De-Siloing Data for P&C Insurers

About 80% of the average P&C company’s data is dark data, or data that is difficult or impossible to find when needed.

Big data stands to transform the insurance industry in unprecedented ways, providing insights into customer behavior and risk that are unmatched in the history of the industry. Yet property and casualty insurers have significant hurdles to overcome before they can leverage big data and its associated analytical tools to its fullest extent. P&C insurers struggle to use the data they gather because many organizations are still siloed, meaning that information is stored in separate databases that don’t communicate between offices, buildings or departments. About 80% of the average P&C company’s data is dark data, or data that is difficult or impossible to find when needed, MarkLogic’s  Derek Laufenberg  writes. How can insurance companies bring their dark data into the light? Here are some pathways to integration: Evaluate Your Assets There is a great amount of untapped potential in the company data that decision makers are unable to access. The best way to begin leveraging this data is to inventory data sources, TechRepublic writer Mary Shacklett explains. When a P&C insurer’s data sources are accounted for, it's easier to plan a process for effectively integrating those sources and improving access to them. After discovering the company’s existing data sources, consider how this data is currently used and shared. Do staff use cloud-based spreadsheets to share and compare data? Do they rely on email and regularly scheduled meetings? “The centuries-old insurance industry seems to still be heavily drowning in paperwork and redundant manual procedures,”  Kevin Doubleday writes in Insurance Thought Leadership. Evaluating data storage, accessing and sharing procedures help illuminate the most effective places to start the integration process. See also: Cognitive Computing: Taming Big Data   Put the Company in the Customer’s Shoes Data management strategies influence customer satisfaction, loyalty and willingness to recommend a company more than most executives think, Corrie Mieszczak at Evergage says. Mieszczak recommends approaching de-siloing with the goal of developing “a 360-degree view of each customer.” As property and casualty insurance becomes more customer-focused and retention-sensitive, the need to understand customers becomes more urgent. To learn what customers want, P&C insurers need to track the right data and leverage it to meet that customer’s needs when they occur, John Mayo adds at PropertyCasualty360. Once data sources are accounted for — and leaders understand how they’re currently used and shared — its easier to understand how those sources relate to the customer experience. “Corporate silos are customer experience killers because customers don’t care about how your company is organized,” Forbes’ Dan Gingiss says. Instead, pinpointing the end of the customer experience enables P&C insurers to spot places where integration will be most effective. By integrating data and employing tools like artificial intelligence and machine learning, forward-thinking insurance companies are creating a competitive advantage for themselves, says Dario Debarbieri at IBM Watson. Debarbieri suggests that the customer experience can be optimized through seamless collaboration across marketing, commerce and supply chain channels. Insurance companies that incorporate the customer’s perspective into their approach to de-siloing improve their chances of becoming future-ready. As outlined in an MIT Sloan Management Review study co-written by Peter Weill and Stephanie L. Woerner, “Future-ready enterprises are able to innovate to engage and satisfy customers while at the same time reducing costs.” These organizations give customers a good experience while at the same time treating their data as an accessible strategic asset. Determine What De-Siloing Can Do for You Risk is one of the top concerns for P&C insurers facing integration. If the data set is hacked, for example, InfoSum and DataSift founder Nick Halstead says that connecting all of the organization’s data into a single pool potentially puts more information at risk. Yet merging silos can also play a key role in improving overall enterprise risk management, Risk Management Monitor’s Thomas Abelmann adds. By integrating data and planning across the organization, P&C insurers become more effective at creating, implementing and evaluating competitive strategies — and staying ahead of risks. “In the past 30 years, we’ve made enormous strides in creating technological tools that help de-silo data and information so they can be better shared and used across organizations,” Bluescape CTO Demian Entrekin says. “But silos still exist in most complex organizations, particularly when it comes to nonlinear areas like strategy.” Better integration can also help insurance companies fight fraud, according to Ethics and Insurance blog founder Duncan Minty. Analytical software, including programs that use artificial intelligence (AI), can improve fraud detection, but only if the algorithms are trained on a sufficient data set — a set that can be much more difficult to obtain when data is siloed. Finally, de-siloing can improve efficiency and productivity, two essential steps for an insurance industry struggling with a concurrent drop in auto insurance premiums and a rise in catastrophic property claims. “When your company’s data lives in separate, non-communicating systems, you’re hampering your company’s ability to get the most out of that information,” says April Rassa, marketing and growth director at Progressly. “You’re also creating extra work for employees, because when it comes time to actually put the data to use, the only way to share knowledge with other departments is via manual, inefficient methods such as spreadsheets, email or chat.” Joe McKendrick at Informatica says that de-siloing offers the opportunity to solve one of the largest problems facing insurance companies and other industries today: a surfeit of data with very little insight. Integration, McKendrick adds, helps organizations understand customers, competitors and risks. See also: Insurtech’s Act 2: About to Start   Don’t Cut Corners Many insurtech companies and other organizations offer myriad shortcuts for integrating data, but many of these shortcuts don’t provide the commitment or stability needed for long-term success. “The popular cloud-based analytics services — IBM’s Watson, Salesforce’s Einstein, et al — offer easy-to-use and economical options for bringing analytics functionality in house, but this isn’t a very good idea,” says Scott Robinson, Lucina Health director of business intelligence. Instead, Robinson advocates for an approach that treats analytics as a new way to look at the insurance business — both its internal processes and its treatment of customers. By encouraging departments and teams to bake in the use of analytics, and by offering a comprehensive software platform that allows each group to focus on its area of expertise, insurers stand to create more lasting, effective change. Yet P&C insurers must take care not to let a goal of comprehensive, stable change turn into a quest for unattainable perfection, Datameer’s John Morrell says. “Creating the perfect data architecture and data delivery processes is, in practical terms, unachievable.” Instead, P&C carriers can focus on taking the process one step at a time, enabling more access to data by beginning with the departments, offices or teams who can best improve customer service with better access. By evaluating the availability of data sets — and their role in the customer experience — P&C insurance companies are better-positioned to choose the solutions that benefit their operations most. “Digital transformation requires breaking down the classic silos of front, middle and back offices to transform each into a unified, seamless customer experience,” says business transformation and automation leader Vartul Mittal. To succeed at this task, P&C insurers must do more than simply create an app or improve their website. They’ll need to focus on “contextual data and a middle office that can move from explaining the past to predicting the future” by leveraging machine learning, sophisticated algorithms and access to big data.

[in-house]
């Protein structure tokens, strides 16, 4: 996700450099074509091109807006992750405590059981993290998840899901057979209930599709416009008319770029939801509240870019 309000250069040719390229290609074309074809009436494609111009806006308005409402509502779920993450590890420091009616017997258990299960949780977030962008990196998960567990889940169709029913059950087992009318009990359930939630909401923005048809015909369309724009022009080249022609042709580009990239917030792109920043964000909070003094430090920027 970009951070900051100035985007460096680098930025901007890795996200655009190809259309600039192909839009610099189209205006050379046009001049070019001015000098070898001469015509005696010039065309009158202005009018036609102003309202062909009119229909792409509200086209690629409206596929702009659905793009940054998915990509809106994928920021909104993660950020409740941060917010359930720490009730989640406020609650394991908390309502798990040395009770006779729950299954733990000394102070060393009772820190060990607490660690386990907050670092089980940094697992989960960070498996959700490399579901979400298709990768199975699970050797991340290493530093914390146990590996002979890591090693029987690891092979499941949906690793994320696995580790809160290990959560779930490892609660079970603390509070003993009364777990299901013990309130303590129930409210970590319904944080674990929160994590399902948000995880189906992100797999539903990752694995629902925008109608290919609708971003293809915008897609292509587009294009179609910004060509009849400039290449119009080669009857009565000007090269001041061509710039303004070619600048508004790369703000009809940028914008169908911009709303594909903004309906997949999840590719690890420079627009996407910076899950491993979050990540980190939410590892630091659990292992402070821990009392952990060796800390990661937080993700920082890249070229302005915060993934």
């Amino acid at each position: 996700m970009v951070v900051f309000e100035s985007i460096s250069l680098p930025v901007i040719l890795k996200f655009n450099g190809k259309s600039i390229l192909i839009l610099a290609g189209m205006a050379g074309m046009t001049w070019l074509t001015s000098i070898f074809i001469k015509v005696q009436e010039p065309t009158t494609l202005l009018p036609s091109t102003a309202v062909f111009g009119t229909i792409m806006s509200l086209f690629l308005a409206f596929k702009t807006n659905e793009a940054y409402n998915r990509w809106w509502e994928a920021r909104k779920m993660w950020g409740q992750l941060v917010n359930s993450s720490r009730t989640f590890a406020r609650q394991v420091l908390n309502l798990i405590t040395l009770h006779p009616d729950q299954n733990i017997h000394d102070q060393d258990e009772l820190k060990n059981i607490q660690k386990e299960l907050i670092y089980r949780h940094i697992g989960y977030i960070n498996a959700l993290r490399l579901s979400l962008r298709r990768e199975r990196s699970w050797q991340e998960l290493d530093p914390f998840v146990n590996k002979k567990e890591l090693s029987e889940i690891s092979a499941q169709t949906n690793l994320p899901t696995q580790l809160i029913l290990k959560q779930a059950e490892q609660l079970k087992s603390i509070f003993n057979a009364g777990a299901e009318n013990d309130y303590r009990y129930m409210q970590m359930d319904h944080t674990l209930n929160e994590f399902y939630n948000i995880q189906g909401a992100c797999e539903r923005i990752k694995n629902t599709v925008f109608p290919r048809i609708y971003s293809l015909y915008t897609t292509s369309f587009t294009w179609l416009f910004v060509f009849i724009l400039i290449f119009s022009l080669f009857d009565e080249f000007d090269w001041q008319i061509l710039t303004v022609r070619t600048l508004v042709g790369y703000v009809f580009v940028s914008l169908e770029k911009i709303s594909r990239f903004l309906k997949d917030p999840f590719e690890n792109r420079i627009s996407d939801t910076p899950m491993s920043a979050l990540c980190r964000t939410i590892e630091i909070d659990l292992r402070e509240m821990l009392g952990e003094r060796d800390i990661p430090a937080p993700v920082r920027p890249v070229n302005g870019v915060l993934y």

Tom Hammond

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Tom Hammond

Tom Hammond is the chief strategy officer at Confie. He was previously the president of U.S. operations at Bolt Solutions.